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Reuters/Adnan Abidi
Choking in the city.
NO FREE BREATH

A Canadian startup wants to sell cans of fresh air to gasping Indians

By Suneera Tandon

Vitality Air—a Canadian startup founded by a former mortgage broker—made headlines last year for selling bottled air to Chinese struggling with poor air quality.

But the company reckons it can sell even more to gasping Indians. ”We expect India to be even bigger than China,” Moses Lam, founder of Vitality Air, said. “We are test-marketing it right now.”

So, 150 sample cans of fresh air arrived in India’s capital, New Delhi, last week. These will be shipped and sold in the Delhi National Capital Region, Bengaluru, Kolkata, and Mumbai. At about Rs2,000 for eight litres, or Rs12.5 per shot of air, a bottle can provide up to 160 such shots or breaths.

Founded in 2014, Vitality Air began selling air—sucked, compressed, and canned from the upper reaches of the Banff National Park in Alberta, Canada, and its neighbouring Lake Louise—in China last year. On its website, the company claims to sell two variants: fresh, clean, portable canned air and recreational oxygen.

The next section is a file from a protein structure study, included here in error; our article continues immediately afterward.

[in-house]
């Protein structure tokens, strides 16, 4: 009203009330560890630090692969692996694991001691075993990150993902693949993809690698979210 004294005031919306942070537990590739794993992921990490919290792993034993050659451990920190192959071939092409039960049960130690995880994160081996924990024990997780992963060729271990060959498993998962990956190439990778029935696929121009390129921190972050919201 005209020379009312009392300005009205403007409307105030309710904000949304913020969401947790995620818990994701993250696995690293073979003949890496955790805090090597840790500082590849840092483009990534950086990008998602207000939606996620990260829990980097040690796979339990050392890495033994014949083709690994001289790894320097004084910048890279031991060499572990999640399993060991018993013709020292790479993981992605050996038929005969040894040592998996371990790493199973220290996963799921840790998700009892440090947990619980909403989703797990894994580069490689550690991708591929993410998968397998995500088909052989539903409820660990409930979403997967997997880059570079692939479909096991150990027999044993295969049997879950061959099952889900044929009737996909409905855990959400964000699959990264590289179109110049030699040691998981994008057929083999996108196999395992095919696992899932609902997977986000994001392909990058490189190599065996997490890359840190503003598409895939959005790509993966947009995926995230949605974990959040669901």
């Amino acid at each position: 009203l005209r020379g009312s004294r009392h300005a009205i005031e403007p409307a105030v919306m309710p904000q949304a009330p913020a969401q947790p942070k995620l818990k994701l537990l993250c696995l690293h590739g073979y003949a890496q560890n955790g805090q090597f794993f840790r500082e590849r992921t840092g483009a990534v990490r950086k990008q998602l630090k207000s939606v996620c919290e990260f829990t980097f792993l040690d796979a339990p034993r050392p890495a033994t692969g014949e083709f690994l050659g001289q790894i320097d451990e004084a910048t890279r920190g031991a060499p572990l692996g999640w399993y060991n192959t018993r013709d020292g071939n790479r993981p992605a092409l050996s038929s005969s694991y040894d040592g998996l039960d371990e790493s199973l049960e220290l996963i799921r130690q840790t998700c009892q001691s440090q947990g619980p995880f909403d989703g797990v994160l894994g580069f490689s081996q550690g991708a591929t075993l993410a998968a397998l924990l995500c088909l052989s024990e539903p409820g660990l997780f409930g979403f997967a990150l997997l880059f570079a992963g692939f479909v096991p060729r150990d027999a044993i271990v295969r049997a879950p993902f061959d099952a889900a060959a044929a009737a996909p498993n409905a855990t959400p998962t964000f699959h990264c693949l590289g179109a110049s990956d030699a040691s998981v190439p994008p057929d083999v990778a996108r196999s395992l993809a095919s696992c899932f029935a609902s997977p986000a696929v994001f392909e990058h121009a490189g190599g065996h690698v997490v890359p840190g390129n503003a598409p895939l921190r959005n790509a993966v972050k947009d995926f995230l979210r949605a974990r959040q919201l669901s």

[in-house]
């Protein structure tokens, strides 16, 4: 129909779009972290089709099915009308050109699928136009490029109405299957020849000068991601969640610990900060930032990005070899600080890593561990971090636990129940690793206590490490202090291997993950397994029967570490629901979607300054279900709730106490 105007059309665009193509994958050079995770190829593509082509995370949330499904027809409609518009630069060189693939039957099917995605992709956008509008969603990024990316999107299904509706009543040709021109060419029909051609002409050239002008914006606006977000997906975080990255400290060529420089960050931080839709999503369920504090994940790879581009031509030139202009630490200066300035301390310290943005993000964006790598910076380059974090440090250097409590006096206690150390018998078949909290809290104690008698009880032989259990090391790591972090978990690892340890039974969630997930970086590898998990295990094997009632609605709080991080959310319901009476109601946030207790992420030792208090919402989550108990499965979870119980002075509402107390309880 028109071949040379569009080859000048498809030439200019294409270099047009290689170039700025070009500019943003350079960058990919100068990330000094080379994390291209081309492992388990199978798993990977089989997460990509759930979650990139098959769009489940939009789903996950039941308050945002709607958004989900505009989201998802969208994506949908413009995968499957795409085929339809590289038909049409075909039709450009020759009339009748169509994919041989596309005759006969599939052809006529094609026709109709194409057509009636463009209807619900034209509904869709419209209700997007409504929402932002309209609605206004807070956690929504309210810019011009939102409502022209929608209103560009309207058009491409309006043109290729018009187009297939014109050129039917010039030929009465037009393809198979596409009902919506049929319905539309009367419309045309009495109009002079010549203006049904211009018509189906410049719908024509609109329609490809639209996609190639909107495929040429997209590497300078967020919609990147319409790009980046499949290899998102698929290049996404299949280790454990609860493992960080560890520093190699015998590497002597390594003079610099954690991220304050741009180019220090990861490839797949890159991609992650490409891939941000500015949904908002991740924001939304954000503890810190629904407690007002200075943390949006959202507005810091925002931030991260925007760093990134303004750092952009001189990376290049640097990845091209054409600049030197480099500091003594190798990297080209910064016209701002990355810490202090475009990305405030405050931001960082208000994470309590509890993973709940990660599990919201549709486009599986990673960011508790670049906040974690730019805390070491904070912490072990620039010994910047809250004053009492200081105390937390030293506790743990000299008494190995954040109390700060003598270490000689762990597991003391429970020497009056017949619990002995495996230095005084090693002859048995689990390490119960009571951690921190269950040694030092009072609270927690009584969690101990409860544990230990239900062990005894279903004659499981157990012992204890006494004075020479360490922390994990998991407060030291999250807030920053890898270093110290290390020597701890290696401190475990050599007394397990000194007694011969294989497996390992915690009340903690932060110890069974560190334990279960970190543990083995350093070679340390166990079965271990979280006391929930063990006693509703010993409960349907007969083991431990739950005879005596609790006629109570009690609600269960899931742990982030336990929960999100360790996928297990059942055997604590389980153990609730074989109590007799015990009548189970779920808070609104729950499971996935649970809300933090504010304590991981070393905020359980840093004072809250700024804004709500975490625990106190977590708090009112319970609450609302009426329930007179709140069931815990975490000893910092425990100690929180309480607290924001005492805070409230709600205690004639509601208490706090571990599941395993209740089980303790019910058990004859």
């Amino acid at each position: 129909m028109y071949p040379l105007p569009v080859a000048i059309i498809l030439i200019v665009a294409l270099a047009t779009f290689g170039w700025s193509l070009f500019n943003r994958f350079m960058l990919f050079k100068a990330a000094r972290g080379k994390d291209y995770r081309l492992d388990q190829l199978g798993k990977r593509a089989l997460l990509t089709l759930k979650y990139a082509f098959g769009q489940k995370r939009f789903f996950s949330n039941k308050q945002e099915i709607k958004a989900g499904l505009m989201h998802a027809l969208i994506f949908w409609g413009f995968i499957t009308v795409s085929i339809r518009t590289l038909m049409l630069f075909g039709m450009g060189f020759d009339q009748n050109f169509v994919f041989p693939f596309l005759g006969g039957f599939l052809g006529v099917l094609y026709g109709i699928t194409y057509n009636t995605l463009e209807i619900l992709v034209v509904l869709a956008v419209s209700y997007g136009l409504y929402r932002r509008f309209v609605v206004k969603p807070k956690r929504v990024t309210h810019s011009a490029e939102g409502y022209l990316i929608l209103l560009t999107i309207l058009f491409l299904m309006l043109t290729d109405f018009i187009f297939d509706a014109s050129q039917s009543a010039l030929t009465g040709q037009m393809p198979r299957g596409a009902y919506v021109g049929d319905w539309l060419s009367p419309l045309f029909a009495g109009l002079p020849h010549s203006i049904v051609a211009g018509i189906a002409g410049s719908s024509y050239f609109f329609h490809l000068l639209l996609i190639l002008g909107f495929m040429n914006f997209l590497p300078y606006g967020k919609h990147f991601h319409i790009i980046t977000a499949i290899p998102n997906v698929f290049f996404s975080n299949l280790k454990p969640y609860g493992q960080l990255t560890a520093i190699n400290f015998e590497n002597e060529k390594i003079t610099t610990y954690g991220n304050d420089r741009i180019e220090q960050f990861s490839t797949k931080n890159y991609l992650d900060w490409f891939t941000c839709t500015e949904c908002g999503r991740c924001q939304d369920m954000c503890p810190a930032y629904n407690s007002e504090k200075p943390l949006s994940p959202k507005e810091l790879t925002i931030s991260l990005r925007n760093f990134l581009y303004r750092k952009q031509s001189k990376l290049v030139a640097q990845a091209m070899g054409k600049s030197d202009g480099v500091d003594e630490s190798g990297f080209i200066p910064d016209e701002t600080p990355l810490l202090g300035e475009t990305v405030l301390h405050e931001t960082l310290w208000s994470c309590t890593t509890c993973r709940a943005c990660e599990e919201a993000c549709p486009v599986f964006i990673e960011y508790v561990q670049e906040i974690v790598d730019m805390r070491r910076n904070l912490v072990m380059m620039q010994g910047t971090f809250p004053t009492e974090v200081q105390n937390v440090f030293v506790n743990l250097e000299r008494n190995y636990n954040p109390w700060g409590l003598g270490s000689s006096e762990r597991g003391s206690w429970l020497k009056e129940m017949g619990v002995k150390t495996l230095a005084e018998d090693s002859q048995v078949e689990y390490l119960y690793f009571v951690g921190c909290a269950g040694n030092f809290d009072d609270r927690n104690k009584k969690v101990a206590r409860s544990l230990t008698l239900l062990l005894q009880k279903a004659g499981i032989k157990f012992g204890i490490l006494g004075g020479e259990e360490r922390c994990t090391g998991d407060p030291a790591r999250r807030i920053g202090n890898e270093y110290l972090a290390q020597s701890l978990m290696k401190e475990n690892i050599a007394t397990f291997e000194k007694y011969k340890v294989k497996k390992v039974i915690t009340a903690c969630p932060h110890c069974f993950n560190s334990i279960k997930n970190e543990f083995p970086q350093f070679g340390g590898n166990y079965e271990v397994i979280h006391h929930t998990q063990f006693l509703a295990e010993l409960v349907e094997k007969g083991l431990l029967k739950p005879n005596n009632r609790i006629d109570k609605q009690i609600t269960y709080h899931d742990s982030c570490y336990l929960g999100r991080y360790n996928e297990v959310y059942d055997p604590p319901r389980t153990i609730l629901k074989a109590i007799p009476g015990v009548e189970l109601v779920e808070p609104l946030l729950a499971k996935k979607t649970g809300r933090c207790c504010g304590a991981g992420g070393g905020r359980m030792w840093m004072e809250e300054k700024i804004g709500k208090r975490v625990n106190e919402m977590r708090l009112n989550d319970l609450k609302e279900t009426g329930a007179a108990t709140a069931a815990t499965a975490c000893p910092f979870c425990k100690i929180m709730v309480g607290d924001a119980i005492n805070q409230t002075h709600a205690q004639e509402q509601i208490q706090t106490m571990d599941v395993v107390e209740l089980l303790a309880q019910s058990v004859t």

Distributor queries from India began trickling in after news broke about the company’s China venture, Lam said.

Households in China have been dealing with dangerous levels of air quality, especially in cities like Beijing that saw a three-day shut down last December amid alarming levels of smog. With cans priced between $14 and $20, Vitality Air is in high demand—1,000 bottles of fresh air have been pre-ordered already in that country.

With pollution levels reaching all-time highs in India, Lam is looking to replicate his Chinese success in Asia’s third-largest economy. Air in New Delhi, the world’s most polluted city,  contains alarming levels of particulate matter 10 and PM 2.5 that cause smog and lead to respiratory diseases. The city—home to over 8.8 million vehicles and with large industrial zones located nearby—is struggling to reduce pollution.

“The fact that we need to bottle our air and breathe it, just shows how poor the air quality is,” said Chandra Bhushan, deputy director general, Centre for Science and Environment (CSE), a research and advocacy firm in New Delhi.

Lam, however, reasons that his canned air is equivalent to bottled water, which, although “available, isn’t always clean.”